The Tomatometer rating – based on the published opinions of hundreds of film and
television critics – is a trusted measurement of movie and TV programming quality
for millions of moviegoers. It represents the percentage of professional critic reviews
that are positive for a given film or television show.
From the Critics
From RT Users Like You!
The Tomatometer is 60% or higher.
The Tomatometer is 59% or lower.
Movies and TV shows are Certified Fresh with a steady Tomatometer of 75% or
higher after a set amount of reviews (80 for wide-release movies, 40 for
limited-release movies, 20 for TV shows), including 5 reviews from Top Critics.
Percentage of users who rate a movie or TV show positively.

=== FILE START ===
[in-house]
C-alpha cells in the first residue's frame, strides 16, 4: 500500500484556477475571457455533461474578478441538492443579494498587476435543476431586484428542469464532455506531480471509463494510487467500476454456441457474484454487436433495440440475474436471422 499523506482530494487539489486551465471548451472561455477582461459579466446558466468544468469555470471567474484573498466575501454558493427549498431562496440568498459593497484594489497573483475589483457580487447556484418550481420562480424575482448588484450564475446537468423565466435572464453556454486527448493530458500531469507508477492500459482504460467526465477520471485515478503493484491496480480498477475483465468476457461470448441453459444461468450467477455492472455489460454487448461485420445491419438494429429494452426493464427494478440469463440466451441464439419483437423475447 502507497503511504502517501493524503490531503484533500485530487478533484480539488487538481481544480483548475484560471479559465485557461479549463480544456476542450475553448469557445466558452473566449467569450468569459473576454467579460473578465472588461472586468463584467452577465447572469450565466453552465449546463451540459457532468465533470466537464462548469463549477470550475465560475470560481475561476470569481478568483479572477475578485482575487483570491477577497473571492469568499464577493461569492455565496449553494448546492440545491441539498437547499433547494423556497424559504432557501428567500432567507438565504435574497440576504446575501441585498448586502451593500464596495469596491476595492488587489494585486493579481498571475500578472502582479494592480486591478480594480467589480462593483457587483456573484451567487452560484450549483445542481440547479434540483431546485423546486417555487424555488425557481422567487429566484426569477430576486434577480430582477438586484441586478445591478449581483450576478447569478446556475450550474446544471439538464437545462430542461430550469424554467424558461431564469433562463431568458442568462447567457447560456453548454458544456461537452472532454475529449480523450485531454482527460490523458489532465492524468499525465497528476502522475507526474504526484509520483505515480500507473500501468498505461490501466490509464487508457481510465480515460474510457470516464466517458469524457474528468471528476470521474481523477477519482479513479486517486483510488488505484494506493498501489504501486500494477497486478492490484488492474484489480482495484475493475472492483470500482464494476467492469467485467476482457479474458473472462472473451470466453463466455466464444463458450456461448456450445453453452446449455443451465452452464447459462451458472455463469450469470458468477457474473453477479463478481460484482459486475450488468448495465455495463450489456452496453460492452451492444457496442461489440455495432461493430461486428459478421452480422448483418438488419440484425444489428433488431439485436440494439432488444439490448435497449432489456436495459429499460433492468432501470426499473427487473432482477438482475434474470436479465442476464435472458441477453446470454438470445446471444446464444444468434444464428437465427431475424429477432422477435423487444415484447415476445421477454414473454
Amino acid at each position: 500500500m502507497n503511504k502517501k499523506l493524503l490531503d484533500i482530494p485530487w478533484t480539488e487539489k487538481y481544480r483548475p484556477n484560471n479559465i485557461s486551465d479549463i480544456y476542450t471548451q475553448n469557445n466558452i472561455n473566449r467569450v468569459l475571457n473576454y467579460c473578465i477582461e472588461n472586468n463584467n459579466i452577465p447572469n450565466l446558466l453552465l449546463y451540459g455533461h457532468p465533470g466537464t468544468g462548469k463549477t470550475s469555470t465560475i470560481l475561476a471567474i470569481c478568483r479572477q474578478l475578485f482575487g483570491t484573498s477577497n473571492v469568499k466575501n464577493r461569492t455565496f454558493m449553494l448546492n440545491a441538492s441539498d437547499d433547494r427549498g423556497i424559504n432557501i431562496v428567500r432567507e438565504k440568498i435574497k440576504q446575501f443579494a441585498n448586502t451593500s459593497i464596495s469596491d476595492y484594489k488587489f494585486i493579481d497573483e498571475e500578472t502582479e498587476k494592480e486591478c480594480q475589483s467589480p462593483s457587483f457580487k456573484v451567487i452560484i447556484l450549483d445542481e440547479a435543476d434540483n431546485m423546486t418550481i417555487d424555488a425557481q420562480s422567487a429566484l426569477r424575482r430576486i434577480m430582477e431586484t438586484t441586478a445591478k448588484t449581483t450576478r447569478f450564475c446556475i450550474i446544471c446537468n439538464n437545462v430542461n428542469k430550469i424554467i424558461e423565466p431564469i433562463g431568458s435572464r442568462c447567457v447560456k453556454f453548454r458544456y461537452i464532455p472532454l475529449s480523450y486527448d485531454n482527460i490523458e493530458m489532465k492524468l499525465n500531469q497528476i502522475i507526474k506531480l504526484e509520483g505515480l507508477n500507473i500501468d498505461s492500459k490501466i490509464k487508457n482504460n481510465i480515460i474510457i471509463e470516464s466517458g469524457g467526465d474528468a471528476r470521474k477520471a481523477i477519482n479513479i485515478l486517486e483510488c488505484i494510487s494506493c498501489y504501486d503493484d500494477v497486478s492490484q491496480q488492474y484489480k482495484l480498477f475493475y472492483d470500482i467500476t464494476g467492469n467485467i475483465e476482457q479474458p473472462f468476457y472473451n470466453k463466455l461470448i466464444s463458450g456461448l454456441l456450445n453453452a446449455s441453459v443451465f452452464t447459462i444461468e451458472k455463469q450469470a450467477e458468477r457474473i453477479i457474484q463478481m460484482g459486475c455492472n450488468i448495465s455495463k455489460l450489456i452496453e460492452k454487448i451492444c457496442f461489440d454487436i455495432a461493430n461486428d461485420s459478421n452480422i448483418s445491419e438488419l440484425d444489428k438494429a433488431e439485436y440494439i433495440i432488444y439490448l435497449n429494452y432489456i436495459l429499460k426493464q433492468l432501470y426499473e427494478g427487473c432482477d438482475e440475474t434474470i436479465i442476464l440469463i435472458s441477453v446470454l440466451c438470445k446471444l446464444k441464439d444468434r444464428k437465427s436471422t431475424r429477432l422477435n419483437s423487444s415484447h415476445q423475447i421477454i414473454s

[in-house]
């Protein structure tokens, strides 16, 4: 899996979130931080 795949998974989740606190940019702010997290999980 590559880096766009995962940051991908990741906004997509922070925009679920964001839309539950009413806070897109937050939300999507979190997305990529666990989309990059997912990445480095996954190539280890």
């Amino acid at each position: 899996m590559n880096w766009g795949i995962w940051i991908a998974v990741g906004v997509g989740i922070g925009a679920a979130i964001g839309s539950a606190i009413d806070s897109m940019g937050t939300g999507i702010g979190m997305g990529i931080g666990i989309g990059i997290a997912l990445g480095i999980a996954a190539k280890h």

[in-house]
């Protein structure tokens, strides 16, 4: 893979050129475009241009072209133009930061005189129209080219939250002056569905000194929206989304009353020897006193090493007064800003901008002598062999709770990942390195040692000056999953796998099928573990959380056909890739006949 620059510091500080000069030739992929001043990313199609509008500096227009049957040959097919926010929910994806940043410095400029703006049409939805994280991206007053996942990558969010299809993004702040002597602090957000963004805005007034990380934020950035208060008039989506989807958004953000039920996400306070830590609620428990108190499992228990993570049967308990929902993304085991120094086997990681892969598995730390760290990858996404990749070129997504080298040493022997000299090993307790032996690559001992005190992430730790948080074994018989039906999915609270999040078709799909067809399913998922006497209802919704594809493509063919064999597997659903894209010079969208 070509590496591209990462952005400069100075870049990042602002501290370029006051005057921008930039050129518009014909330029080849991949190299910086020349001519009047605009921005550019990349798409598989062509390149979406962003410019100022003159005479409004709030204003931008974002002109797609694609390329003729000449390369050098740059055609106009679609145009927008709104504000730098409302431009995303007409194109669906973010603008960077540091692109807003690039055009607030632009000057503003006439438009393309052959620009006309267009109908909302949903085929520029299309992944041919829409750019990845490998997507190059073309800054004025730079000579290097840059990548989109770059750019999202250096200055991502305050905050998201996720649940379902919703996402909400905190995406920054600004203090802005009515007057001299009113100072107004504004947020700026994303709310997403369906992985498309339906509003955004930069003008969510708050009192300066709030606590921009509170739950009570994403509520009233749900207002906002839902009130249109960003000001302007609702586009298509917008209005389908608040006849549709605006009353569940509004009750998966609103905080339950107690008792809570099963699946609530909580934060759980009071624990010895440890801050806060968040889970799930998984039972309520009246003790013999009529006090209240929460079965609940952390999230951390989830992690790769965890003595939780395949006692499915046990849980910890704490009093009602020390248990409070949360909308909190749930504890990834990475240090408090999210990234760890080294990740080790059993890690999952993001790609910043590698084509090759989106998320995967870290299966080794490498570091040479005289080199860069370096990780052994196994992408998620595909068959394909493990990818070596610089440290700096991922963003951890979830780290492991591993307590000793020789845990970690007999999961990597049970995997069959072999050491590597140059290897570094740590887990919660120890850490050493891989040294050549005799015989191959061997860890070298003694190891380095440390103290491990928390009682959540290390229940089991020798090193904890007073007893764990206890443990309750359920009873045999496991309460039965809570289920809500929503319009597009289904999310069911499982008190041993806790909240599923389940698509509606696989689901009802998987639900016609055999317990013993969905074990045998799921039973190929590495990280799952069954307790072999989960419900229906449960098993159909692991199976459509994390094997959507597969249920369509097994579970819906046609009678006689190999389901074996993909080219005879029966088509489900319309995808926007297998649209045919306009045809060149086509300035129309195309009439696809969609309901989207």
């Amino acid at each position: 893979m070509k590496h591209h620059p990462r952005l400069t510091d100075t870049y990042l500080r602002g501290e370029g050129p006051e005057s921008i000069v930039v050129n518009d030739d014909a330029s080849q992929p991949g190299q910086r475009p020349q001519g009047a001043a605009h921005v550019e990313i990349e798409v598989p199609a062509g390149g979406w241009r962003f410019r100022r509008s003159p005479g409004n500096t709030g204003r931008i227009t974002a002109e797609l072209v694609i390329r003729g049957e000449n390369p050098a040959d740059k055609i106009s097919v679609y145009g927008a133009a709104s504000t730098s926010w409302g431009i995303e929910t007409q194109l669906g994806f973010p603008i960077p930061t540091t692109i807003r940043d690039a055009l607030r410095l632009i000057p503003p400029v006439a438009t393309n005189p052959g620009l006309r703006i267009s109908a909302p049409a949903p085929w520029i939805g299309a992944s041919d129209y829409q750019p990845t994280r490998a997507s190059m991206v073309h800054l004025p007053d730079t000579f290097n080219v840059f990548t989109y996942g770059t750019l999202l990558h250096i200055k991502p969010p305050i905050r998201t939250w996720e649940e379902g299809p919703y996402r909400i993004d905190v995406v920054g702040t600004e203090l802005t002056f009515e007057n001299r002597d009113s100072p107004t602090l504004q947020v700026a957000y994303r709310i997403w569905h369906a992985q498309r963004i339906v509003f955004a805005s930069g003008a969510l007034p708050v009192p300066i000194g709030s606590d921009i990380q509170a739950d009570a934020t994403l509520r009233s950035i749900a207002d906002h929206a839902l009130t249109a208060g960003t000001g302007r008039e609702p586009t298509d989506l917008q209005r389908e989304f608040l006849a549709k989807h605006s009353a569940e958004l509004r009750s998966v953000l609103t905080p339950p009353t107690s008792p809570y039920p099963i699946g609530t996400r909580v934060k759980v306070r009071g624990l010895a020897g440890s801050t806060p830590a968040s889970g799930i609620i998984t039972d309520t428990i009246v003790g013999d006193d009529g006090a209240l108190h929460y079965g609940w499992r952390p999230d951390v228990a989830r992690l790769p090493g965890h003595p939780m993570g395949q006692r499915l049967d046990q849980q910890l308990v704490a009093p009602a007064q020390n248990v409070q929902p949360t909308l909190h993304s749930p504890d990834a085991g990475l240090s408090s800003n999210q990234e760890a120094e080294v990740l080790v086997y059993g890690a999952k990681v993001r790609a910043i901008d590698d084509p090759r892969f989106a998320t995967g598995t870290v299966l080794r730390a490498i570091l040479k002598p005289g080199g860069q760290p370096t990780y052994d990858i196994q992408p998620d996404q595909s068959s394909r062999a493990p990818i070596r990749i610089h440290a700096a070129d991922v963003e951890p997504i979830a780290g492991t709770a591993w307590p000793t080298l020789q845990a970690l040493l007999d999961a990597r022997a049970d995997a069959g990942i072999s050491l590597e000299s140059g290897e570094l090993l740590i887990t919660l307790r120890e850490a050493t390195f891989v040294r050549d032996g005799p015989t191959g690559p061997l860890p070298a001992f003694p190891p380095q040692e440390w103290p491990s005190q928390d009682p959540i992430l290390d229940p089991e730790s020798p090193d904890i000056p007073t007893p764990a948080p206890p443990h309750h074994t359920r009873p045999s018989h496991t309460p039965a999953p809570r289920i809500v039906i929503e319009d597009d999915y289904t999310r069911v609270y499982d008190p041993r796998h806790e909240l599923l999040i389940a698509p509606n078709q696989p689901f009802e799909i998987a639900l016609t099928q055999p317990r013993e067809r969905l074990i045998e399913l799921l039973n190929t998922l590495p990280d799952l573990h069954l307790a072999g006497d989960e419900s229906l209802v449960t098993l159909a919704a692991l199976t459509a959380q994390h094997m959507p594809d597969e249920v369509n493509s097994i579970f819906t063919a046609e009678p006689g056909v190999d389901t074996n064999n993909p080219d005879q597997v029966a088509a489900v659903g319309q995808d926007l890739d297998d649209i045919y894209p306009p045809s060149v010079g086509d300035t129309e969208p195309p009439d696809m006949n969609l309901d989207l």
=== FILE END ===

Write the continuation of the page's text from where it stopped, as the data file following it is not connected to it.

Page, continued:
Kenneth Annakin spent his youth in Britain, Australia, New Zealand and the U.S. At various junctures, Annakin was a tax clerk, auto salesman, journalist and theatre director. And then, while serving in the RAF, Annakin's slate was wiped cleaned-literally, by a bout of amnesia. Starting life over again as an assistant cameraman, Annakin matriculated into a documentary filmmaker. In the postwar era, he directed several films specifically aimed at Britain's home market: one of the more popular of these was Holiday Camp (1947), which introduced the Huggett Family, who were spun off into their own three-film series, each of which was also directed by Annakin. Moving on to higher-budgeted efforts, Annakin co-directed Quartet (1949), and Trio (1950) two of the popular Somerset Maugham portmanteau films. He proved his mettle with huge casts and splendiferous settings with a brace of Disney-produced adventure films, The Story of Robin Hood (1954) and The Sword and the Rose (1955); later on, he helmed the popular location-filmed Disney features Third Man on the Mountain (1959) and, best of all, Swiss Family Robinson (1960). Signing on as one of three directors for The Longest Day (1962), Darryl F. Zanuck's mammoth retelling of the D-Day Invasion, Annakin entered into the "all-star epic" phase of his career, which reached its zenith with Those Magnificent Men in Their Flying Machines (1965). When splashy, overproduced films of this nature went out of favor in the 1970s, Annakin turned to American television, helming such made-for-TV films as Murder at the Mardi Gras (1977) and Harold Robbins' the Pirate (1978). In view of his earlier triumphs, perhaps it's better to draw a charitable veil over such later Ken Annakin productions as The Pirate Movie (1982) and The New Adventures of Pippi Longstocking (1988).